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I think the degree

$$ \left[\mathbb{Q}\left(\sqrt{1 + \sqrt{3}}\right):\mathbb{Q}\right] $$

is equal to four, but how do I find the minimum polynomial of such an extension? If I square the term I take care of one square root, but squaring again doesn't help me get rid of the $\sqrt{3}$ term. Any advice is very much appreciated!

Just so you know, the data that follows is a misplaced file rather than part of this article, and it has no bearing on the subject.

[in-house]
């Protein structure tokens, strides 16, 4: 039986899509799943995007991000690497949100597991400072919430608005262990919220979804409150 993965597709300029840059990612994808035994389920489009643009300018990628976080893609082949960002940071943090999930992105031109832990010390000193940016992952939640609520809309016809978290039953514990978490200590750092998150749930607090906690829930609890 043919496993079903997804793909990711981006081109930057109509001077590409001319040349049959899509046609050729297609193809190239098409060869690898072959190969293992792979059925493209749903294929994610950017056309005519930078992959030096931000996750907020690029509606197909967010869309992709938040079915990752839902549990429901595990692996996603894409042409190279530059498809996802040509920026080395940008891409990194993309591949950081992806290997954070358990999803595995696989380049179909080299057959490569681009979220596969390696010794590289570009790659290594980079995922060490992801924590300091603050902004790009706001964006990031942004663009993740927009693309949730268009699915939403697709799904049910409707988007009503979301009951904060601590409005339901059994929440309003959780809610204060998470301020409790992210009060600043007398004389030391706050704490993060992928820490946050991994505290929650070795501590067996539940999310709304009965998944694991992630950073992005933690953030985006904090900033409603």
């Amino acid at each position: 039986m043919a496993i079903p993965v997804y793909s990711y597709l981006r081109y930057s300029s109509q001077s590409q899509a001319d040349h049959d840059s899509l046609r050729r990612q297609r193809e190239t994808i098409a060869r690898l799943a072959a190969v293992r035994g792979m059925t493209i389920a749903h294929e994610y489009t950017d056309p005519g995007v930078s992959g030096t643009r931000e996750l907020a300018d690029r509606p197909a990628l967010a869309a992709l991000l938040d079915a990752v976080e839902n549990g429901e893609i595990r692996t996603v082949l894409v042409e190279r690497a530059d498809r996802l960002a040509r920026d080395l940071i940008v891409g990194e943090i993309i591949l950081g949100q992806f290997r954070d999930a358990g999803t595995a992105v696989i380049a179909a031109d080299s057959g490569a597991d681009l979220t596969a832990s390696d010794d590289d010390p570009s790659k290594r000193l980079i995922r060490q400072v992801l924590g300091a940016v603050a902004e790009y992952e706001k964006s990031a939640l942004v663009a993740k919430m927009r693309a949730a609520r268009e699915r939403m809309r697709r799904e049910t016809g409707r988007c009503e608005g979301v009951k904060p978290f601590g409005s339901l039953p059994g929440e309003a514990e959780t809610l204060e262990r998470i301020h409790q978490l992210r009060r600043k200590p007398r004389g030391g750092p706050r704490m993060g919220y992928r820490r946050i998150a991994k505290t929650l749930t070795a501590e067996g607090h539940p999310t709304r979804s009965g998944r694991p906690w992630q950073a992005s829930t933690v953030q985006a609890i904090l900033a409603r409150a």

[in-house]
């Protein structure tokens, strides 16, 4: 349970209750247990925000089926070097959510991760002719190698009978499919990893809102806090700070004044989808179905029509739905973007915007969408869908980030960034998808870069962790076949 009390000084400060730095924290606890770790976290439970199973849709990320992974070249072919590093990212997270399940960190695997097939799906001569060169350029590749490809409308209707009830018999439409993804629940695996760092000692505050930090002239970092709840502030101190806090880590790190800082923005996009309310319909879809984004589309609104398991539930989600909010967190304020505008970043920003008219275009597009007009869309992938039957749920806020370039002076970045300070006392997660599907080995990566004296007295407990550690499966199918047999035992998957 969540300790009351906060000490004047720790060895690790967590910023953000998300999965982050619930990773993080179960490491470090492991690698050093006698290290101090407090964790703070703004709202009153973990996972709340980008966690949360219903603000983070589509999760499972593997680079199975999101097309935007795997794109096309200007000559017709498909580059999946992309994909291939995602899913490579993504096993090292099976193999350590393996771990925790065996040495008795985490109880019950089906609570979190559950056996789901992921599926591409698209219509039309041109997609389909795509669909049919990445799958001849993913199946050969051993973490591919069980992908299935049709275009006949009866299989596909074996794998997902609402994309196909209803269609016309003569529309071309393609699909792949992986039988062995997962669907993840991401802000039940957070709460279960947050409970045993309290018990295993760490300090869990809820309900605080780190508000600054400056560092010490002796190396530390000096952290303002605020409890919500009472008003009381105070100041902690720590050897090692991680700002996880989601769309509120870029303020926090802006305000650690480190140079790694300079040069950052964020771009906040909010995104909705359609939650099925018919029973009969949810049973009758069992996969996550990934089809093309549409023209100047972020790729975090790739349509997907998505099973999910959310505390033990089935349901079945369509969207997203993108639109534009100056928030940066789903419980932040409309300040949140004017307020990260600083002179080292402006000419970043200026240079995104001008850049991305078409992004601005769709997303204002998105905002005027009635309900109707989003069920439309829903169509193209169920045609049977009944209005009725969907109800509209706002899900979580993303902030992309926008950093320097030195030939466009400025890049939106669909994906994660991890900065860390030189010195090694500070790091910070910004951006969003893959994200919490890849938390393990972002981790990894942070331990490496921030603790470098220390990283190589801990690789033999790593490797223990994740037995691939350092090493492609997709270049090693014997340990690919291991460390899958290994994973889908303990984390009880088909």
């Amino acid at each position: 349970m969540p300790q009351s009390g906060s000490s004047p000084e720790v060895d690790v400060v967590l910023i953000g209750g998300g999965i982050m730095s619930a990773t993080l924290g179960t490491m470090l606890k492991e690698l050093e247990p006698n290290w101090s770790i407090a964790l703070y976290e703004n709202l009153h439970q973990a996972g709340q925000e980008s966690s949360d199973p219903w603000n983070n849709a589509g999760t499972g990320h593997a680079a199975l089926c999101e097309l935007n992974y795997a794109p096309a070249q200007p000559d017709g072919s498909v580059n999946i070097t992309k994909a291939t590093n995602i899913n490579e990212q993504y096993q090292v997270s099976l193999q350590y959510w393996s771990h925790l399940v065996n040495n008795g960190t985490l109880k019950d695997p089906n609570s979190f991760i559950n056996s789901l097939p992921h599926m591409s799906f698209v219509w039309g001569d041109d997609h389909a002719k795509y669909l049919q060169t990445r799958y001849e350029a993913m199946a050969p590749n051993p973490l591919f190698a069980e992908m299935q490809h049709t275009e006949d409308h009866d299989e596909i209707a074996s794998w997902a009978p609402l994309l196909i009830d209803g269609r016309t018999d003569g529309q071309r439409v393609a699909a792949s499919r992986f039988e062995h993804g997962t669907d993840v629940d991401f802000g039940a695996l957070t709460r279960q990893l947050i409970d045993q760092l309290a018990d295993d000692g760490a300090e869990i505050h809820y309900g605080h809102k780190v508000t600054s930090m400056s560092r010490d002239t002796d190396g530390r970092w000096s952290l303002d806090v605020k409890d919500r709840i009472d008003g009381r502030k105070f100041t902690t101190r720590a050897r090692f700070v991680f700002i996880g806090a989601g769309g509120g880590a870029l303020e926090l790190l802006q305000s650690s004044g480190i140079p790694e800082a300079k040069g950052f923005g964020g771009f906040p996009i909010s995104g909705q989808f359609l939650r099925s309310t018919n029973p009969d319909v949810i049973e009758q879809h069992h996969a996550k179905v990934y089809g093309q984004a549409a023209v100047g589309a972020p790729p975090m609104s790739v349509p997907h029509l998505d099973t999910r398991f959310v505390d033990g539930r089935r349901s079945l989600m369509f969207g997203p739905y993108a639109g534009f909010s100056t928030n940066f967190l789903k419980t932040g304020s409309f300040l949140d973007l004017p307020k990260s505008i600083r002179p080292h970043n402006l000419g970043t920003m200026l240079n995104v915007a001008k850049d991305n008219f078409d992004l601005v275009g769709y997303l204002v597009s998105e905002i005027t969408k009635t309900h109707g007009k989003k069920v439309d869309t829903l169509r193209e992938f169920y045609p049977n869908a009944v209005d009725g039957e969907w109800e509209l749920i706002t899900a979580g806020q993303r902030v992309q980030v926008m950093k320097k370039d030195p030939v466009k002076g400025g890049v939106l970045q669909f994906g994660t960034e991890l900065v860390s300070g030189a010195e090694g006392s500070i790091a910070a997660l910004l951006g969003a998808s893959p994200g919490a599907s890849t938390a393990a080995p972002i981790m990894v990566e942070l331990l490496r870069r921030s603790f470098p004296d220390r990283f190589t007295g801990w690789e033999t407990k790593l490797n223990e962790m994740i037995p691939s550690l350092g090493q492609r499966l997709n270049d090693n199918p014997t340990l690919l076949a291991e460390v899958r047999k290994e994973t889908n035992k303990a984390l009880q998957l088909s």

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    $\begingroup$ Before squaring again, arrange all non square-root terms on the other side!! $\endgroup$ – Berci Oct 18 '16 at 23:37
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$x = \sqrt{1 + \sqrt 3} \implies x^2-1 =\sqrt{3} \implies x^4-2x^2-2 = 0$.

This polynomial is irreducible by Eisenstein's criterion, since $2$ divides all the coefficients except the first, and $2^2=4$ does not divide the constant. Hence, the degree of the extension, is the degree of the minimal polynomial, which is $4$.

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